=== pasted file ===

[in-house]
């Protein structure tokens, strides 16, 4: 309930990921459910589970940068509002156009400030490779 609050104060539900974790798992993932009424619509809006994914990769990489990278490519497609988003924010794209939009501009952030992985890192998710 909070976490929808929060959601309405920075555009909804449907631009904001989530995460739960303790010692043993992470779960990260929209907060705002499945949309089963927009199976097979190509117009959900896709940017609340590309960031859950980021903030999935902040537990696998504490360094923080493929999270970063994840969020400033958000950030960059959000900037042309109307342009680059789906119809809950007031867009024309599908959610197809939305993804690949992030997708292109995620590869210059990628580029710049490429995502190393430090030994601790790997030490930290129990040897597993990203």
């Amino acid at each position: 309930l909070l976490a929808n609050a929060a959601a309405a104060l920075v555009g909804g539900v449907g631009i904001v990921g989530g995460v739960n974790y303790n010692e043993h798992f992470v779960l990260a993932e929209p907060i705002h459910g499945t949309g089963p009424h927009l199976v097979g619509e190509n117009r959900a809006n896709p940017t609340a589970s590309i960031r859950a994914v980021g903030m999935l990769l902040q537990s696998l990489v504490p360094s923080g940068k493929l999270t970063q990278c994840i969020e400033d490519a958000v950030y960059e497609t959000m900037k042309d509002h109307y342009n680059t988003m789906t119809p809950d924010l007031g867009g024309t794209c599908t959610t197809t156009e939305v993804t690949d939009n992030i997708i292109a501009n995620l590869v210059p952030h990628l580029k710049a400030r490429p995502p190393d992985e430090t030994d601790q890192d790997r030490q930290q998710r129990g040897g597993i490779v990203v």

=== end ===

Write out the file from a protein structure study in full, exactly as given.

[in-house]
């Protein structure tokens, strides 16, 4: 309930990921459910589970940068509002156009400030490779 609050104060539900974790798992993932009424619509809006994914990769990489990278490519497609988003924010794209939009501009952030992985890192998710 909070976490929808929060959601309405920075555009909804449907631009904001989530995460739960303790010692043993992470779960990260929209907060705002499945949309089963927009199976097979190509117009959900896709940017609340590309960031859950980021903030999935902040537990696998504490360094923080493929999270970063994840969020400033958000950030960059959000900037042309109307342009680059789906119809809950007031867009024309599908959610197809939305993804690949992030997708292109995620590869210059990628580029710049490429995502190393430090030994601790790997030490930290129990040897597993990203």
């Amino acid at each position: 309930l909070l976490a929808n609050a929060a959601a309405a104060l920075v555009g909804g539900v449907g631009i904001v990921g989530g995460v739960n974790y303790n010692e043993h798992f992470v779960l990260a993932e929209p907060i705002h459910g499945t949309g089963p009424h927009l199976v097979g619509e190509n117009r959900a809006n896709p940017t609340a589970s590309i960031r859950a994914v980021g903030m999935l990769l902040q537990s696998l990489v504490p360094s923080g940068k493929l999270t970063q990278c994840i969020e400033d490519a958000v950030y960059e497609t959000m900037k042309d509002h109307y342009n680059t988003m789906t119809p809950d924010l007031g867009g024309t794209c599908t959610t197809t156009e939305v993804t690949d939009n992030i997708i292109a501009n995620l590869v210059p952030h990628l580029k710049a400030r490429p995502p190393d992985e430090t030994d601790q890192d790997r030490q930290q998710r129990g040897g597993i490779v990203v």